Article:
After finishing my PhD, I applied for a lecturer’s post back in Queen’s University Dental School.

Fortuitously, at that time there was a recognised need for academics in oral surgery. Through the pragmatism and far-sightedness of the leaders in OMFS at the time, it was acknowledged there was a need to train a small consultant academic cadre to be based in dental schools. After my fellowship in the RCS (Eng), I was appointed to a specialist training programme in oral surgery. I took my Intercollegiate Specialty Fellowship Examination (ISFE) examination in ı999 and became a consultant in 2000.

I was lucky to be exposed to many things during that time, training as I was towards the end of the ‘Troubles’. I got great experience in established and new methods of surgery, which helped my day-to-day management of patients. I am grateful to all my trainers of the time who were generous and patient with me. In particular, I have to single out my friend and colleague, Gerry Cowan, for his wisdom, help and humour. I learnt very quickly that you have to have a good sense of humour in what can be a stressful job.

I was certainly busy, but never bored, because I also had to undertake my lecturer duties. I learnt a lot about time management and people skills, listening, teaching and learning from my senior colleagues and very bright students!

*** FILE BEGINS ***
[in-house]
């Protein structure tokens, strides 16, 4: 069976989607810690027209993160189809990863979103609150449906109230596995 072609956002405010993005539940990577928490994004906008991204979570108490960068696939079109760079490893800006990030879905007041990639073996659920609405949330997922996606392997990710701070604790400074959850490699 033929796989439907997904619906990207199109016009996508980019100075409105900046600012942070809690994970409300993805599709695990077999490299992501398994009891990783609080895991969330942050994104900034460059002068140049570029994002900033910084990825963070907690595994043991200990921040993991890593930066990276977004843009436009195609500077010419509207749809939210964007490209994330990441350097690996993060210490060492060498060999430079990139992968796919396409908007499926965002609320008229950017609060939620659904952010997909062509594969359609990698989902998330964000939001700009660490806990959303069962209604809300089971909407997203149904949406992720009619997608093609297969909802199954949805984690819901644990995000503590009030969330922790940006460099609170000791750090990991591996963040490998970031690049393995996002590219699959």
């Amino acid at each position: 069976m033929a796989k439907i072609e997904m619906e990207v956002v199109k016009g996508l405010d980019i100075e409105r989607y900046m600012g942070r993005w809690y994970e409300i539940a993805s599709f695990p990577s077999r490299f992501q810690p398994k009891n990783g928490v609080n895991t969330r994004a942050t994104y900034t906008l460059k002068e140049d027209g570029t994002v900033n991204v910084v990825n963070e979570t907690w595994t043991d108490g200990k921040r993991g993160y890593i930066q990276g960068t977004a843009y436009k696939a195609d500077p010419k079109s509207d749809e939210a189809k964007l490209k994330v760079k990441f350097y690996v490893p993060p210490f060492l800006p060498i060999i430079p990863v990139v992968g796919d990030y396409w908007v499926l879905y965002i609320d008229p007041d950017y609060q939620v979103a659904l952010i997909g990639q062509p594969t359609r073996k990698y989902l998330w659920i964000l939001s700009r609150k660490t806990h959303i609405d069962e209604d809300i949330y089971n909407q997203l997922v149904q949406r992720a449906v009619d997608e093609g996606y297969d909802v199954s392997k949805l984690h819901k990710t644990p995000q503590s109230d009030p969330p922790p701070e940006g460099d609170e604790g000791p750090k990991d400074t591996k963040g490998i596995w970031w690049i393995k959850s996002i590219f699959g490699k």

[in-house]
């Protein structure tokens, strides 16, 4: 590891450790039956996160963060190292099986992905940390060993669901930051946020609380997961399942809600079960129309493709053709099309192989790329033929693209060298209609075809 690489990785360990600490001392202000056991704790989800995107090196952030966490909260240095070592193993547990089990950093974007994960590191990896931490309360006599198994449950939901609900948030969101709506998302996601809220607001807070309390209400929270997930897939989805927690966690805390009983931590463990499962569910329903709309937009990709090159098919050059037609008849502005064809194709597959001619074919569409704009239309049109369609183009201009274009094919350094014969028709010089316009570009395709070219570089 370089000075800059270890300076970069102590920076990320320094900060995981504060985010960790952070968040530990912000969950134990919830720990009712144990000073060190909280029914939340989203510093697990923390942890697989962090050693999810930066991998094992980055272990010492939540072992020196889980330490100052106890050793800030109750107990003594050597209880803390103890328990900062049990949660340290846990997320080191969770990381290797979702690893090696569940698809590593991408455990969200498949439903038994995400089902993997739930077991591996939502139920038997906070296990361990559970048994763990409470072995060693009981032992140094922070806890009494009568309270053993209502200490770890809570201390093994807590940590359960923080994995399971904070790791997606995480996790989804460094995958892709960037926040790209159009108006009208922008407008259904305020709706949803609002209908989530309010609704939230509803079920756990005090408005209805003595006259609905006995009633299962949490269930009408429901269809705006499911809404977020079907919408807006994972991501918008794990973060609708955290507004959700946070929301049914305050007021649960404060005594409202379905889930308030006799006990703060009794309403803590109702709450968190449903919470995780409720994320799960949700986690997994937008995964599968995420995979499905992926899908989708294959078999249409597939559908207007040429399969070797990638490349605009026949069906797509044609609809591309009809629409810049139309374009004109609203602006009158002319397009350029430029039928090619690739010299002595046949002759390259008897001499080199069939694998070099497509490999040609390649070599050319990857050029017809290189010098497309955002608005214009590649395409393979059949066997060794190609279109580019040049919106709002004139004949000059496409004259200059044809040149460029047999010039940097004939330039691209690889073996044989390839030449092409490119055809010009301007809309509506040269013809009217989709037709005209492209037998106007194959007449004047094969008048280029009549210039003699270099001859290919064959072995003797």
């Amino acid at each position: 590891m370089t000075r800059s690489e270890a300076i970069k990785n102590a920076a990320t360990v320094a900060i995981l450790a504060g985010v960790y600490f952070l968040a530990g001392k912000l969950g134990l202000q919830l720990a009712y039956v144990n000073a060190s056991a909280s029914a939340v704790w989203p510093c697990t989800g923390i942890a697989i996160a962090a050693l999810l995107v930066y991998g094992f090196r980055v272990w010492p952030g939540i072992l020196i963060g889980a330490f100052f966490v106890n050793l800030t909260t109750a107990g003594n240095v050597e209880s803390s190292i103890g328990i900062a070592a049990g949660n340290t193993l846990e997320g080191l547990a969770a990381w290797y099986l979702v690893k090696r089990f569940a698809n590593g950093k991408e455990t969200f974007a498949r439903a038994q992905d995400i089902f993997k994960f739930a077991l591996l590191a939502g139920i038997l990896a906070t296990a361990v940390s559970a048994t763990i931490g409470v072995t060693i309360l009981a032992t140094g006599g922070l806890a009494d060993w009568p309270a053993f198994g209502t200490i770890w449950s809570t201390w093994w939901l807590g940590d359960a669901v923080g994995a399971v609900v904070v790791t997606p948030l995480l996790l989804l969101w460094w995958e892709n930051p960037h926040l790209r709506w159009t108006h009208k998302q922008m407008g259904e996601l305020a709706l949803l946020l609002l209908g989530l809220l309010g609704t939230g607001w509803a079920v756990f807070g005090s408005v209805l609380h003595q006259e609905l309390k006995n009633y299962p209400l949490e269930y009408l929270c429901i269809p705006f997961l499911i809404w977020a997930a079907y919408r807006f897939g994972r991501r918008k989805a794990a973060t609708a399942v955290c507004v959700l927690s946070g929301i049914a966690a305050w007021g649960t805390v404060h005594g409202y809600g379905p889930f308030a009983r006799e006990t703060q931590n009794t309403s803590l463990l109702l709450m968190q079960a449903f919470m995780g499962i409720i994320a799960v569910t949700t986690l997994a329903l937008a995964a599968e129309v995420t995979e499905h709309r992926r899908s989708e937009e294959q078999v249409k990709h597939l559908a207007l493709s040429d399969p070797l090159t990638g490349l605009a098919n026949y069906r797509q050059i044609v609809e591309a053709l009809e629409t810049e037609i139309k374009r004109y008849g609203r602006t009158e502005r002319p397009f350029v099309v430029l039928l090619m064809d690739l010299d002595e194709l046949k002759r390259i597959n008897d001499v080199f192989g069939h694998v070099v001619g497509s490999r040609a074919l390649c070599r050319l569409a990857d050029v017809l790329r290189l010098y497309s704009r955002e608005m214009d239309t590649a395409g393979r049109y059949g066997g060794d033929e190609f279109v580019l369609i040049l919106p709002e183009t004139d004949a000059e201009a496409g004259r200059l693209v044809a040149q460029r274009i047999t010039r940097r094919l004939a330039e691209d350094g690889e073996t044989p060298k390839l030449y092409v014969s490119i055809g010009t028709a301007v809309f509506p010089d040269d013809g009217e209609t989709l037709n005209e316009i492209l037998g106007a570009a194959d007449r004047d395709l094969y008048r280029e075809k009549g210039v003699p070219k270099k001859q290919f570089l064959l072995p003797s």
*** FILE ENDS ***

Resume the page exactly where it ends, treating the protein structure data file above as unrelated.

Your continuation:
Later, I returned to St James University Hospital, Molecular Medicine Unit in Leeds for a six-month post-doctoral research attachment. At the same time I met my good friend Raj Patel in Sheffield when I completed the Sheffield ı8-month one-to-one course in implantology.

Raj subsequently became our mentor in Belfast and, along with Simon Killough, has helped us build on the hard work of past dean Sean Sheridan to develop our multidisciplinary implant service.

I was appointed Associate Head of School for Teaching in 2003 and continued my learning journey, working in the senior management team with responsibility for curriculum development and programme provision, and preparing for external QA visits, including by the GDC.

It seemed natural to bring these skills to the postgraduate arena as NI Training Programme Director for Oral Surgery, and RCS (Eng) Speciality Advisor for Oral Surgery. I was also appointed by the Department of Health as the dental representative on our NI Postgraduate Deanery where I contributed to oversight of postgraduate training in medicine and dentistry.

I strongly believe you should grab with both hands every opportunity to learn from others, especially in other units and in areas you might not expect to be relevant. Focus is really important, but you have to be careful it does not blind you to opportunity.